February 7, 2009: Ready to begin anew, Mark (K9AM) joined Gary and I to work on the transmitter. It was determined that the PA deck would need to be removed. Besides, so much dust had collected on the chassis that the 807 grid current meter could not be read. Fifty-plus years is a long time for dust to collect on anything! Once we began looking in the 6V6 crystal oscillator section, it had become apparent that evil things had been done to the transmitter in barbaric fashion. Numerous modifications had been done to the stage in, what looked to be, an attempt at interfacing an unknown VFO to the transmitter. This would have not been a problem if they had simply injected it into either a crystal port or by removing the 6V6 and driving the 807 directly through the tube socket. But, that would have been too easy..... I might add that there is an amateur radio callsign on the door leading to the transmitter room: WB9DUJ. Mark learned that the callsign had been the possession of a club entitled the "Elgin Planetarium Radio Club" that existed during the mid-1970's. Nothing further is known about the group; information about this group would be greatly appreciated.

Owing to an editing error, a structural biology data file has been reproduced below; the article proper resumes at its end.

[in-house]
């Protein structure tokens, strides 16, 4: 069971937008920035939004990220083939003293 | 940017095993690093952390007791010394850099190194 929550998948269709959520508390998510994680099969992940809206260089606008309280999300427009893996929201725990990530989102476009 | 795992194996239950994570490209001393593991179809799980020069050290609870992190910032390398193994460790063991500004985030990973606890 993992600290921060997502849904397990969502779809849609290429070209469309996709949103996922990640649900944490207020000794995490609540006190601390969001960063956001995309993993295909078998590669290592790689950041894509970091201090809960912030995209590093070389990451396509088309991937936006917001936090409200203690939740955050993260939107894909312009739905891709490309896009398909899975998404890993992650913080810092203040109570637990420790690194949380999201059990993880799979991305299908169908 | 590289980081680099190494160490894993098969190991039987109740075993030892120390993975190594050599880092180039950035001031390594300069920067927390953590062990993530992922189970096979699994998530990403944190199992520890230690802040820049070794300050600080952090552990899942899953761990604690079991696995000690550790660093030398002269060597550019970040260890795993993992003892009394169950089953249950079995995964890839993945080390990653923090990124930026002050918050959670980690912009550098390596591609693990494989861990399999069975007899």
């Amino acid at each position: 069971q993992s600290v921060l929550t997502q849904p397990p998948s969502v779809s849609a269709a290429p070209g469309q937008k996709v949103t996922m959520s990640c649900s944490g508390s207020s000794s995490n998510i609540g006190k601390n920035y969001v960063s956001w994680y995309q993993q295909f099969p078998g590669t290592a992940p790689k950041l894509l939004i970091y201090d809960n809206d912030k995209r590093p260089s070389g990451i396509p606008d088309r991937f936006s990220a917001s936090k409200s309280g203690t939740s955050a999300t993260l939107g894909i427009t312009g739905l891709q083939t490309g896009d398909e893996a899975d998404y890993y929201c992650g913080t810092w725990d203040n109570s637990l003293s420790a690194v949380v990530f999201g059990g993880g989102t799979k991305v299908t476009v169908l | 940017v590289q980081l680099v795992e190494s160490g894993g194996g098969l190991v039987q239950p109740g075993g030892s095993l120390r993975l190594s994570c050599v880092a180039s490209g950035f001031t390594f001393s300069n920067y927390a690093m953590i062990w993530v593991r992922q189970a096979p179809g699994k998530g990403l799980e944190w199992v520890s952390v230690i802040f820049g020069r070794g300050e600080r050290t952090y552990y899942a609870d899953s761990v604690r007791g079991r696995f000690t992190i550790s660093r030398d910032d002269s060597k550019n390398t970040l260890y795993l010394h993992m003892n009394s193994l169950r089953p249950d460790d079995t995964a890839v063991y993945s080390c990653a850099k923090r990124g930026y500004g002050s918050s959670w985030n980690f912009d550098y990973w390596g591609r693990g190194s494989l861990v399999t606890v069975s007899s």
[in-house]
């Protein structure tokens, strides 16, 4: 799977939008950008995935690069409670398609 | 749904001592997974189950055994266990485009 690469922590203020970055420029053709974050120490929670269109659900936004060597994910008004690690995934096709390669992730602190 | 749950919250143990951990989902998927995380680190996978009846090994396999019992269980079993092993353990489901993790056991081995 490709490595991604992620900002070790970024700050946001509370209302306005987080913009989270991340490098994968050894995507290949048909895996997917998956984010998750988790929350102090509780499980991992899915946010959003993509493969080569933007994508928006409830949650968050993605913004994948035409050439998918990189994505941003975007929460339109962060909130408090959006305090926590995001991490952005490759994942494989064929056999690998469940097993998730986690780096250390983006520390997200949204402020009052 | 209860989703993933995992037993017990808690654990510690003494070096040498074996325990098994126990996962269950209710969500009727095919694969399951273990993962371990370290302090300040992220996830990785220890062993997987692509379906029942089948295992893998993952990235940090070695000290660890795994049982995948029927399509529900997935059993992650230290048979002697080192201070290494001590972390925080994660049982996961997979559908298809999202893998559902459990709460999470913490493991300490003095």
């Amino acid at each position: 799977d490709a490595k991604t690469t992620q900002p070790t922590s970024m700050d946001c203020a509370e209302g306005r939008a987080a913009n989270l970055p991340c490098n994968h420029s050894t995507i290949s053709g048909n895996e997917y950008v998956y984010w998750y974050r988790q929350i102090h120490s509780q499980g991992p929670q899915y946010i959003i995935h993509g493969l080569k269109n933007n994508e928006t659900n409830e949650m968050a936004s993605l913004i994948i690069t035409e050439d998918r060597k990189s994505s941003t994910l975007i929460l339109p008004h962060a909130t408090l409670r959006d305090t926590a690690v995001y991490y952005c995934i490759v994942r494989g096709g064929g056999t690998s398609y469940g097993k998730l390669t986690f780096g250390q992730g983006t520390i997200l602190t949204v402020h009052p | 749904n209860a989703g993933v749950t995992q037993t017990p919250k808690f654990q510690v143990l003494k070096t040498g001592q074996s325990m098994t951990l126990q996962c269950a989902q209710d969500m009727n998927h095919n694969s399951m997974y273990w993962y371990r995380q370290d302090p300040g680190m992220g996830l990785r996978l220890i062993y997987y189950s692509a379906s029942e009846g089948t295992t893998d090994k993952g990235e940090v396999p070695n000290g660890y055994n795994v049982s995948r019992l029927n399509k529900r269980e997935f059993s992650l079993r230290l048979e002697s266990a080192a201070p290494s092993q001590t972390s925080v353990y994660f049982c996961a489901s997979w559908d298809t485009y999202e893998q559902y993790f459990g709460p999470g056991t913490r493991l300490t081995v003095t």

Upon removing the deck, it was obvious that several modifications had been made. At first, we found the 6V6 crystal oscillator cathode choke to be open. I carefully removed the choke and found a break in the wire near the connection lug at the chassis end of the choke. I was able to carefully repair that. The choke was re-installed and the deck was reloaded into the cabinet. Upon applying power and keying the transmitter, no signal was generated. Drat! The deck was once again removed and I dug deeper into the 6V6 circuitry. I found several disc capacitors connected to the tube socket. That surprised me since postage stamp silver micas would have been typical for Collins equipment of that era. Upon further investigation, I found that the original caps were still in place, but their leads had been cut right up against their bodies. The disc caps replaced them but they were of unknown quality. I decided to order new silver mica caps...at about $1 / each....from Digikey. I have an extensive junkbox at home, but I figured I'd use new parts, get the transmitter running properly, then try to replace components with historically-correct types and styles. I understand that the Digikey silver mica caps are not the original style, but they are resilient and, since the originals were trashed anyway, I had little choice if we were to get this thing up and running in a timely fashion. When we last tried the deck, we noticed smoke rising from the region around the 6V6. Not a great sign, but, in retrospect, also not bad - we knew power was getting there and, since we found the cathode resistor to be the smoked culprit, it didn't worry us too much. We could go no further with this section as I was already running late, so I spent the remaining time checking out all the power supplies and control circuits.